The Times West Virginian

Opinion

October 13, 2013

Self-inflicted wounds during budget process make no sense

Self-inflicted wounds make no sense.

That, however, is how the federal government in Washington, D.C., is operating.

The government has been partially shut down since Oct. 1. Oct. 17, a day of threatened unprecedented default by the U.S. Treasury if there is no approval in an increase to the nation’s debt limit, is approaching.

Nevertheless, political gamesmanship continues to prevail.

It comes at a high cost.

U.S. Sen. Jay Rockefeller, D-W.Va., chairman of the U.S. Senate Committee on Commerce, Science and Transportation, noted Friday that the shutdown is “doing great harm to our country.”

“In 2008 and 2009, this country went through the worst recession since World War II,” the senator said in a prepared statement. “We will probably never all agree about who or what caused it, but we know that our recovery from ‘the Great Recession’ has been slow and painful. Five years after the crash, unemployment remains at stubbornly high levels. And while our country is finally growing again, it is growing much more slowly than we would like. Our financial experts and our business leaders are telling us this is still a ‘fragile recovery’ – that the economy is still not fully healthy. They are saying that if we are not careful with our actions, a misstep could easily slip the economy back into a recession.

“A small group of people in Congress have been ignoring these warnings. They have been recklessly putting our economy at risk of a relapse. Last week they wanted a repeal of the Affordable Care Act. This week they don’t know what they want. But instead of coming to their senses, they are digging in. This only inflicts further pain on our businesses and families. Some people seem to think that manufacturing budget crises is good politics. I think they have been learning over the past two weeks that it’s not good politics. And I hope they also are realizing that it’s even worse public policy.”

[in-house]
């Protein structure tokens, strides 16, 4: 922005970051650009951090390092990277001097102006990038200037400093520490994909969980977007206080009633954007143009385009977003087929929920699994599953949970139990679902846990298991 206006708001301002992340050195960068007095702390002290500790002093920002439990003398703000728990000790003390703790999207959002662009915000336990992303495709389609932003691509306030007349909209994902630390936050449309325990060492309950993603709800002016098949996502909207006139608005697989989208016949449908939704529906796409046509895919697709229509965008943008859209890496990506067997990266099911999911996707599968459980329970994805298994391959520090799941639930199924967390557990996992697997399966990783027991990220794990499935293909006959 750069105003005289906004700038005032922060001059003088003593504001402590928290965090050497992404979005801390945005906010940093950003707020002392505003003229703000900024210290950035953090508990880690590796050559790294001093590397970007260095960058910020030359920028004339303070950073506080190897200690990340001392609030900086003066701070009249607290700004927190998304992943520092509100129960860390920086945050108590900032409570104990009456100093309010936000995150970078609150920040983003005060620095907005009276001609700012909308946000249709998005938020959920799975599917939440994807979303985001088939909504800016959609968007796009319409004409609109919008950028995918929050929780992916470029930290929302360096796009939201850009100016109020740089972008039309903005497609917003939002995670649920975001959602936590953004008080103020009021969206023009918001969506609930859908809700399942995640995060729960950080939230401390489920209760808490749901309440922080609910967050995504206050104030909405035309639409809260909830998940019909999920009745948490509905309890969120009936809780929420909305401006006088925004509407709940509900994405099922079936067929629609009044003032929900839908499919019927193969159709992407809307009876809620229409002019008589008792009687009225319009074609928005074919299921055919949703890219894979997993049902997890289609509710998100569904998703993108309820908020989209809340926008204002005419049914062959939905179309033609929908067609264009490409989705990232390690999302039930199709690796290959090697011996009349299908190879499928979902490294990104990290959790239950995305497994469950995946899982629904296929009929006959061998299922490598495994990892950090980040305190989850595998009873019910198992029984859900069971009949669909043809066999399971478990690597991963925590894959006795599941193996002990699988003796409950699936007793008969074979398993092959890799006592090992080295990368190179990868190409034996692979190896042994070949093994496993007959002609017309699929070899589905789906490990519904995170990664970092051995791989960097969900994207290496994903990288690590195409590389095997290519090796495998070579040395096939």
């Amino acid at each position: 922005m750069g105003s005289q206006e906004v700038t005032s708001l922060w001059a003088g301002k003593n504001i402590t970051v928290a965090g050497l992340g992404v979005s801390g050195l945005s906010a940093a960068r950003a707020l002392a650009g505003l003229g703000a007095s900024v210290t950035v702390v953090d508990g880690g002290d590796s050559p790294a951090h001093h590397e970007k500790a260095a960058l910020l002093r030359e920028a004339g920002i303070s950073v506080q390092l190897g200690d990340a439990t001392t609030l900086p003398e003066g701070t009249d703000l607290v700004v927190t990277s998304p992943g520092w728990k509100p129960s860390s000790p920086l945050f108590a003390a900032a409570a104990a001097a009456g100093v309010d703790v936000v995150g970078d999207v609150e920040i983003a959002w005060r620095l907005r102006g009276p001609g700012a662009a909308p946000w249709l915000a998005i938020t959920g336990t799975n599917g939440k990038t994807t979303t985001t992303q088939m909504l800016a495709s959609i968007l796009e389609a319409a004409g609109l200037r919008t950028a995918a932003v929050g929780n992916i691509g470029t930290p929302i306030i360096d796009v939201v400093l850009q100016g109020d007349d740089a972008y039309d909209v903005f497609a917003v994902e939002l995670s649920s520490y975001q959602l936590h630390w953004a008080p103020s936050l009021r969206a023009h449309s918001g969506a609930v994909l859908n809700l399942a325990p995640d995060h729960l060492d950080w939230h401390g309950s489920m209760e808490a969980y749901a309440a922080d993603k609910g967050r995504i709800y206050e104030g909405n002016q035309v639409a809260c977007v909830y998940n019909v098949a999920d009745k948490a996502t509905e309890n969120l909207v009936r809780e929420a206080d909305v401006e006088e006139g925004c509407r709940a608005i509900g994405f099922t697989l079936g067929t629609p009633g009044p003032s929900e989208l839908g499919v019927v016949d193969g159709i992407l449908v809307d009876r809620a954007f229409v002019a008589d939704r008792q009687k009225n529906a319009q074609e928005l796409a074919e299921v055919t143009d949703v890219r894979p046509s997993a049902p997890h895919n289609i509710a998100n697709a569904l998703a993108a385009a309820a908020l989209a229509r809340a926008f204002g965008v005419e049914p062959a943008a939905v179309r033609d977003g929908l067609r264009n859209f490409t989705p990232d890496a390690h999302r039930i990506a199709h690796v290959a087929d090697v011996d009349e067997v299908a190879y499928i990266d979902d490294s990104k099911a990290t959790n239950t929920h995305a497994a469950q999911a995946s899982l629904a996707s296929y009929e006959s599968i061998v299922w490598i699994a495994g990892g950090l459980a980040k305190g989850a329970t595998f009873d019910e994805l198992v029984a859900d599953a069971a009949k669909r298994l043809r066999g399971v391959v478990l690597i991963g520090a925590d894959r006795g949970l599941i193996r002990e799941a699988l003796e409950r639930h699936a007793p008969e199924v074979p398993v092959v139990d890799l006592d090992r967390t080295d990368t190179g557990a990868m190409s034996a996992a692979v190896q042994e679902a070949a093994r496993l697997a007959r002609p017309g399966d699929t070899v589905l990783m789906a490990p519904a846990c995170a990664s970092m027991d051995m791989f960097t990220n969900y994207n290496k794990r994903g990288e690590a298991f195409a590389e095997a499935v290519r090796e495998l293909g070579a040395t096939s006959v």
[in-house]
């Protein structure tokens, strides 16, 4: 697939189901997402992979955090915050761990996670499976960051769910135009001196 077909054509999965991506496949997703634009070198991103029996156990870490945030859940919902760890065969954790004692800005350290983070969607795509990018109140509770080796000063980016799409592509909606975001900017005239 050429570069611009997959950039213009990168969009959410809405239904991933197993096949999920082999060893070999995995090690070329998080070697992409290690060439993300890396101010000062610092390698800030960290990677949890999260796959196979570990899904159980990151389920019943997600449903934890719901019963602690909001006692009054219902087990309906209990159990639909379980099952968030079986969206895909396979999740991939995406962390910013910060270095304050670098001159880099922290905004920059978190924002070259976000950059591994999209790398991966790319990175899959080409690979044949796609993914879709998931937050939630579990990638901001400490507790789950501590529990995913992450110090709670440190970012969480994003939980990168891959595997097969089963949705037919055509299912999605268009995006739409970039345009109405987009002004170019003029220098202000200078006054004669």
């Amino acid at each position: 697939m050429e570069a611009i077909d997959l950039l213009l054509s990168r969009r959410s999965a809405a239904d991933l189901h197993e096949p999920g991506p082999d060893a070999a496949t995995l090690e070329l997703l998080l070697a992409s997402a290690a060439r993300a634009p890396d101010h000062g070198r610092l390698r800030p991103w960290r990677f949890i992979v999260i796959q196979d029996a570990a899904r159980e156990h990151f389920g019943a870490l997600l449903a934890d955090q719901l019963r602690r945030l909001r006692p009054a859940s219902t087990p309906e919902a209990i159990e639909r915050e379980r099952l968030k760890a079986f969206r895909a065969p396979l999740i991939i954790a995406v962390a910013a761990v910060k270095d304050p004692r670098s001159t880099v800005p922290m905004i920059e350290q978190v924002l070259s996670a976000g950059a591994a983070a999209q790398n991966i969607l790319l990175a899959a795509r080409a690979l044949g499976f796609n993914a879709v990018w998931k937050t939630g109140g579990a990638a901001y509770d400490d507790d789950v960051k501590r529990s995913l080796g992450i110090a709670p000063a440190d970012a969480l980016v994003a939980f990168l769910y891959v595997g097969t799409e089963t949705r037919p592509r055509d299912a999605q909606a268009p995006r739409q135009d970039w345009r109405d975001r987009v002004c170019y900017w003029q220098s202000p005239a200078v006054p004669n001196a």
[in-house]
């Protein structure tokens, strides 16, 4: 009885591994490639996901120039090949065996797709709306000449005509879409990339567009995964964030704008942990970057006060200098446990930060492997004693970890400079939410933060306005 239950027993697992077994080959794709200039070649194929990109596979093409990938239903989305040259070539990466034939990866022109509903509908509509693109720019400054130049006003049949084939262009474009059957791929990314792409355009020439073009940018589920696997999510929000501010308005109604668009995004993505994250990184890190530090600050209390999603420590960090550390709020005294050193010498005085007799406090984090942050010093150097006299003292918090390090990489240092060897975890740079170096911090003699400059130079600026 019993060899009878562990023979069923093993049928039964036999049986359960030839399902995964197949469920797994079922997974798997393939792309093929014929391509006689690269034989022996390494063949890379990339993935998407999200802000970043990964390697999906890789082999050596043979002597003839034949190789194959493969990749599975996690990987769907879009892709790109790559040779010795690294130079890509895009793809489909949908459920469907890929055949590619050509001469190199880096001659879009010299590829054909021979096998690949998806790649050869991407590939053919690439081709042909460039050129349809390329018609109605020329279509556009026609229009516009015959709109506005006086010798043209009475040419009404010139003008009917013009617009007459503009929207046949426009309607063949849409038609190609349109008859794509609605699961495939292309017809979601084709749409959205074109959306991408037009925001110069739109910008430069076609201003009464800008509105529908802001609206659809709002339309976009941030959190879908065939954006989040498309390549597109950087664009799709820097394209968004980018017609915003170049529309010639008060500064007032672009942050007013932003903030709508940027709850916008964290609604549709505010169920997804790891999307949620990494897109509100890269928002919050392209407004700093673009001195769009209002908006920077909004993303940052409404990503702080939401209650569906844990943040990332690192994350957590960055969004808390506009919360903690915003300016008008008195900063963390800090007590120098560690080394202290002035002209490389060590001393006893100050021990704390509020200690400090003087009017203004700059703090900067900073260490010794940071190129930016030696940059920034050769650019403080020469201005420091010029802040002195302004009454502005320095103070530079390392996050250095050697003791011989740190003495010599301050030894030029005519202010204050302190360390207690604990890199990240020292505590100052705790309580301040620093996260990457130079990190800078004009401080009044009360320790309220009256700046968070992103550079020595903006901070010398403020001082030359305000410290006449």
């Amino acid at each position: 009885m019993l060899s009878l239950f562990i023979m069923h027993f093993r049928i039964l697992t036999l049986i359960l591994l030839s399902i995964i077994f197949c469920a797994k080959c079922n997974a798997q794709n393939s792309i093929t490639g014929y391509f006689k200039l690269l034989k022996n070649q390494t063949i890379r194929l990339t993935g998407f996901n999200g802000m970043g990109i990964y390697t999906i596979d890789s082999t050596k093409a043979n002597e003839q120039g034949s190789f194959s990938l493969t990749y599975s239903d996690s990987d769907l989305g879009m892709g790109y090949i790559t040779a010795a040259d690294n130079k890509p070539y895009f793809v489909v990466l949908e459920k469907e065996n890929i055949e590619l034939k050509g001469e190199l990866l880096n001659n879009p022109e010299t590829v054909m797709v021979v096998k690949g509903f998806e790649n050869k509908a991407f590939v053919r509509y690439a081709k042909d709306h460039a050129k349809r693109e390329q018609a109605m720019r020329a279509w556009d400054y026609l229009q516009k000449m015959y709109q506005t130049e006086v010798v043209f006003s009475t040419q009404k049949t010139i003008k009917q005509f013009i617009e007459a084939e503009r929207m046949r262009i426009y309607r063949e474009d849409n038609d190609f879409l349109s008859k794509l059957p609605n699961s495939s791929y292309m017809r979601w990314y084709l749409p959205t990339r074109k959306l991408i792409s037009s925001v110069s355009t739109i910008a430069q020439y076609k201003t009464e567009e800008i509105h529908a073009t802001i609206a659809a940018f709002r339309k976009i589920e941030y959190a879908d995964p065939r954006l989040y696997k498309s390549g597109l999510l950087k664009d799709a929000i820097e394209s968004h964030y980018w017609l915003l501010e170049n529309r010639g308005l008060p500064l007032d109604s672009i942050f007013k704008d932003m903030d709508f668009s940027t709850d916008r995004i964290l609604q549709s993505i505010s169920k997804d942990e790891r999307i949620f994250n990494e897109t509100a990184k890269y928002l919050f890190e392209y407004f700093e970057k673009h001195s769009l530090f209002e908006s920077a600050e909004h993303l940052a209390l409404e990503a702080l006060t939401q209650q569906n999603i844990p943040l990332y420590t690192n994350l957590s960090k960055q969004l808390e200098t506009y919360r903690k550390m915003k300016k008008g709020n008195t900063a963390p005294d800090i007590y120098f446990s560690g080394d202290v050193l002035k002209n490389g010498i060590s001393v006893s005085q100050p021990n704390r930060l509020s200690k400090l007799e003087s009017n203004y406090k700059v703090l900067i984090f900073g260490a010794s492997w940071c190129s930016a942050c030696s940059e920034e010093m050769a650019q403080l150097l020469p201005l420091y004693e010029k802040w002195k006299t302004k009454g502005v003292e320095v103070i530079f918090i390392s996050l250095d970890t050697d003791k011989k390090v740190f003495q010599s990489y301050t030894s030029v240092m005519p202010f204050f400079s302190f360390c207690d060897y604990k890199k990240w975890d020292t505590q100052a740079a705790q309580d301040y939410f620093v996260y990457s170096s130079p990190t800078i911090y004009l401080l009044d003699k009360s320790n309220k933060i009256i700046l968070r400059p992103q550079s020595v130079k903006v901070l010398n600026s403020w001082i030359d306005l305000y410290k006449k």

Rockefeller also quoted a letter that the U.S. Chamber of Commerce, the Business Roundtable and 250 other business groups sent to Congress on Sept. 30:

“It is not in the best interest of the employers, employees or the American people to risk a government shutdown that will be economically disruptive and create even more uncertainties for the U.S. economy.”

How costly is the shutdown?

One that lasts between three and four week — it’s now approaching two weeks — could cost the economy about $55 billion, by the estimate of Moody’s Analytics economist Brian Kessler.

The shutdown would “reduce federal spending” by about $8 billion, which could reduce GDP growth by .8 percent annualized, according to a report released in September by Goldman Sachs.

Moody’s Analytics’ Mark Zandi pegs the amount lost in economic growth in the fourth quarter at as much as 1.4 percent.

One billion dollars a week from the pay of the roughly 800,000 federal employees is being lost from the U.S. economy.

On a personal level, these hundreds of thousands of individuals now off the job and their families are being directly affected, and needed — possibly lifesaving — work is going undone.

If there is not approval of an increase to the debt limit and the country defaults, the impact will be far greater. Another severe recession is a likely best-case scenario.

In his weekly address Saturday, President Barack Obama said, “Manufacturing crises to extract massive concessions isn’t how our democracy works, and we have to stop it. Politics is a battle of ideas, but you advance those ideas through elections and legislation – not extortion.”

We, of course, are all for political debate. It’s what makes our country special.

The chance to get rid of the Affordable Care Act ended when the U.S. Supreme Court upheld it, Democrats retained control of the Senate and Obama won re-election in 2012, but even most of its supporters agree that the measure could be improved. We strongly disagree with numerous parts of Obama’s energy policy. The annual deficits are coming down, but there’s much to be done to get the country on a better financial footing.

The country can neither cut nor tax its way to prosperity. The only path — shown as recently as the 1990s — is a strong economy.

Political maneuvering that cripples economic progress is a self-inflicted wound that makes building a better United States for all impossible.

It’s time for the current folly in Washington to end — now.

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